Author Affiliation: Mallinckrodt Institute of Radiology, Washington University School of Medicine, St Louis, Missouri.
Organic phenolphthalein compounds had previously been injected intravenously into rabbits and dogs and observed to be concentrated into bile fluid. Graham and Cole identified a compound (the calcium salt of tetrabromphenolphthalein) that when given intravenously to patients resulted in “definite and cleanly cut shadows of the gallbladder” in radiographs of the abdomen obtained a few hours later.
Their preliminary results suggested that a normal gallbladder is usually visualized, while a pathologic gallbladder is more difficult to observe, and predicted an important diagnostic role for this new roentgenologic examination.
See PDF for full text of the original JAMA article.
In 1924, Graham and Cole published a classic JAMA article1 with a goal of improving the surgical diagnosis of abdominal disease by a novel method of imaging the gallbladder (cholecystography or the Graham-Cole test). They were successful and at the same time, they stimulated a new era for the clinical use of the Roentgen ray, a technology that continues today with the promise of molecular imaging.
In the 1920s, radiologic imaging was in its infancy (Roentgen's report of the “invisible ray” appeared in 1895) and the use of imaging was confined to anatomical findings—primarily of the chest and extremities, with an increasing use of barium as an “opaque meal” for gastrointestinal examinations.1 Graham, chair of surgery at Washington University School of Medicine and an internationally recognized academic surgeon because of his leadership of the Empyema Commission during World War I, understood the importance of basic science research to clinical medicine. While attending a meeting of physiologists, he became aware of an observation of John J. Abels that phenolphthalein, a cathartic (still marketed today under the brand name of ex-lax) administered to dogs by mouth, was absorbed from the gastrointestinal tract, concentrated by the liver, secreted into bile fluid, and stored in the gallbladder.2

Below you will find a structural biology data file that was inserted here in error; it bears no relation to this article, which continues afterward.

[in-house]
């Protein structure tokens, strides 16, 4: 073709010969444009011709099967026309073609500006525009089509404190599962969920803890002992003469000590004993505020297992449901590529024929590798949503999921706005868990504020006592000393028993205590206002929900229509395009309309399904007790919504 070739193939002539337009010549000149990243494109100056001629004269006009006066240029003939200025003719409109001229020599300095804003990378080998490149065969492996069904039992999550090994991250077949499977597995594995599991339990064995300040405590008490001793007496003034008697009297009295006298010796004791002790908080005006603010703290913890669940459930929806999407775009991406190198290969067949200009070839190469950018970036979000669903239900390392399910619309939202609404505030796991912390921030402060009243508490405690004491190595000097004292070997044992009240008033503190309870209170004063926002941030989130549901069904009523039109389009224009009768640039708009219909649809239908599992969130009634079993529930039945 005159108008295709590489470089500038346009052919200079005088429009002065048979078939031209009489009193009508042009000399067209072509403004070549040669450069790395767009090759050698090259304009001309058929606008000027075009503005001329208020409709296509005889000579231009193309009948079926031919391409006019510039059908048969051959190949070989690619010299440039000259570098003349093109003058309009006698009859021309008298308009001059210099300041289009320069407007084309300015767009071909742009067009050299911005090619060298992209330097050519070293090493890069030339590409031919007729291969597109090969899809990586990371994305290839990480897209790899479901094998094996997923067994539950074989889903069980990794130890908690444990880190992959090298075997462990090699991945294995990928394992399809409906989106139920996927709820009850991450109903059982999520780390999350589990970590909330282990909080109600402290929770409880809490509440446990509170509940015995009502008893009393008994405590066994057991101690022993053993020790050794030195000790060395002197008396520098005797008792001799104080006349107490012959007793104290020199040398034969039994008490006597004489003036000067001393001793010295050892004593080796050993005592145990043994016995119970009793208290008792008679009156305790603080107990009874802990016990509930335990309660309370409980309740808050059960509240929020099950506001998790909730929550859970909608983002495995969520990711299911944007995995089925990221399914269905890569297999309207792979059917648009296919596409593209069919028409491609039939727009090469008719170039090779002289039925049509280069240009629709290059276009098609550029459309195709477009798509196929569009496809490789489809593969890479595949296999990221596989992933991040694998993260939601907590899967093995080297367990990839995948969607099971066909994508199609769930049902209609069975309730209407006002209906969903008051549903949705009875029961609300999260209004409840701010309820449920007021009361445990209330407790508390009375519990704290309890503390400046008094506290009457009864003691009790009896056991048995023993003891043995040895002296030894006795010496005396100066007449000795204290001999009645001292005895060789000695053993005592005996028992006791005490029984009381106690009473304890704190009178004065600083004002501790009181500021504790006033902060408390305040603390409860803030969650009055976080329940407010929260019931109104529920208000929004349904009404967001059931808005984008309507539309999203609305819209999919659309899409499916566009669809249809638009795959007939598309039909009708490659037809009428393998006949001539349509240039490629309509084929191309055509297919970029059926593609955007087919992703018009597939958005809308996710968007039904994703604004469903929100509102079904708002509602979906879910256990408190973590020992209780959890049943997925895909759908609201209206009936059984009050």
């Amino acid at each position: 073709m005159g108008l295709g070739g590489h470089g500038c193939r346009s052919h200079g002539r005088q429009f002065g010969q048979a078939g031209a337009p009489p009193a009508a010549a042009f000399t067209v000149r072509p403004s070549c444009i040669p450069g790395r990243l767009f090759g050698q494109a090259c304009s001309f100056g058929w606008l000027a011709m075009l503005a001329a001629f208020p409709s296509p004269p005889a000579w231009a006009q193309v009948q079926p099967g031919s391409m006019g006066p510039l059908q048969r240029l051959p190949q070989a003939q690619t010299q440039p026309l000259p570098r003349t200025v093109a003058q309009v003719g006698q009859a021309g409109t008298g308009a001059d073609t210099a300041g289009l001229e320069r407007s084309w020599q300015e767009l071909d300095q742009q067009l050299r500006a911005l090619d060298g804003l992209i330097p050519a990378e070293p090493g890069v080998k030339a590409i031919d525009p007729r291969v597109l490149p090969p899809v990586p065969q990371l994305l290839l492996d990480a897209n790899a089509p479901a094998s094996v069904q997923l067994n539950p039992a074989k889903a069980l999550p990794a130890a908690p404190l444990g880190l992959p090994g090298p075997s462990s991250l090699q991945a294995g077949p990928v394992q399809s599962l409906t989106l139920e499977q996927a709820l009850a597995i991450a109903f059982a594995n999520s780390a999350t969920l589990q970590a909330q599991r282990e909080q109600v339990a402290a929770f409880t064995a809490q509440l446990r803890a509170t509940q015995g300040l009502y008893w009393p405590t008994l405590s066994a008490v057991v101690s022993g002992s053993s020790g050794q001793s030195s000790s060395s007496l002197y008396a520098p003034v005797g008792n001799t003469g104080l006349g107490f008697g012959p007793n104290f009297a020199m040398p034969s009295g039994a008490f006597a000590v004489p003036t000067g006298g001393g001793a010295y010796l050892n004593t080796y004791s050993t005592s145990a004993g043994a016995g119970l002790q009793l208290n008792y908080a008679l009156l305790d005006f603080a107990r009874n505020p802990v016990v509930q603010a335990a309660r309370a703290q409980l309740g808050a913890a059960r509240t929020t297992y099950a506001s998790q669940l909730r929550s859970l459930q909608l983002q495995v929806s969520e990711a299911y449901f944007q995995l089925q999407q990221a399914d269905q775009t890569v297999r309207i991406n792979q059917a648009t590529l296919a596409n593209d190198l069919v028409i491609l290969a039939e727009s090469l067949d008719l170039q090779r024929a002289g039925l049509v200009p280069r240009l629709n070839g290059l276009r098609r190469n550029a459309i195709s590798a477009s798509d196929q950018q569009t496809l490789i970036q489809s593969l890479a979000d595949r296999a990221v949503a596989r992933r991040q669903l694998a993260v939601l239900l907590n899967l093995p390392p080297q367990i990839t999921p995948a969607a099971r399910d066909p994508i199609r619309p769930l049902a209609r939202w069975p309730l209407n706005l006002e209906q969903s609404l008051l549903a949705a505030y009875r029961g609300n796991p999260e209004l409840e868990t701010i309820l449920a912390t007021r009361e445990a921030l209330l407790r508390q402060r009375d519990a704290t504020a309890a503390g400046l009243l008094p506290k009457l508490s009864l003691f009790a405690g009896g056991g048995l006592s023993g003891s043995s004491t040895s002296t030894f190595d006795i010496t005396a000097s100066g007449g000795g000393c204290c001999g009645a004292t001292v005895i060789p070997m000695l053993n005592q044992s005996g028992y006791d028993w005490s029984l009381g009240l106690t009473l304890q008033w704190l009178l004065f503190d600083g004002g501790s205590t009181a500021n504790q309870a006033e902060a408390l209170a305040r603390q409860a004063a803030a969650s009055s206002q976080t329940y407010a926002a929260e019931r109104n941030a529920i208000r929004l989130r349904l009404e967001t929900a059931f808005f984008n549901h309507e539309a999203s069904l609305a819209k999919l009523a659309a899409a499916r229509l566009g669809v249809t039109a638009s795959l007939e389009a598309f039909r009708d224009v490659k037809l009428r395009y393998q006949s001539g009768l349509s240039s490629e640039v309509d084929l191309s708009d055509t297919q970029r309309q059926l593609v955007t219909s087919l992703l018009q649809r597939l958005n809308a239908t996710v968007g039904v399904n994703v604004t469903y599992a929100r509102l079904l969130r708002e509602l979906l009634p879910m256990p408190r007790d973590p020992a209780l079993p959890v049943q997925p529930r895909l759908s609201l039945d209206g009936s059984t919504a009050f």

Graham returned to St Louis and assigned Cole, one of his best surgical residents, to the project. Cole became a great academic surgeon in his own right,3 leading the Department of Surgery at the College of Medicine, University of Illinois at Chicago for 30 years. Graham also asked for advice about how to image a chlorinated phthalein (by attaching a halogen—eg, iodine, bromine) and sought the help of a good friend and industrialist, Edward Mallinckrodt, owner of the Mallinckrodt Chemical Works of St Louis, who assigned one of his best chemists to the project of finding a method of imaging the gallbladder.
Graham and Cole then spent many months injecting a variety of compounds into dogs and x-ray imaging canine abdomens hoping to visualize the gallbladder. Their efforts were unsuccessful; however, one of the dogs receiving the injections had an easily identifiable gallbladder on the radiograph of its abdomen. Several days of repeated injections, trying to reproduce this observation, failed. The entire team in the research laboratory was called together and a key observation was noted by the animal diener that the one success was in a dog that he had neglected to feed the morning of the experiment. The importance of administering the contrast agent (as it is now identified in clinical medicine) while the animal was fasting allowed the successful imaging of the gallbladder to be reproduced.
The transfer of this observation to patients required further analysis of a variety of compounds with consideration for patient safety, proper dosage, imaging criteria, and the resulting classic publication in JAMA.1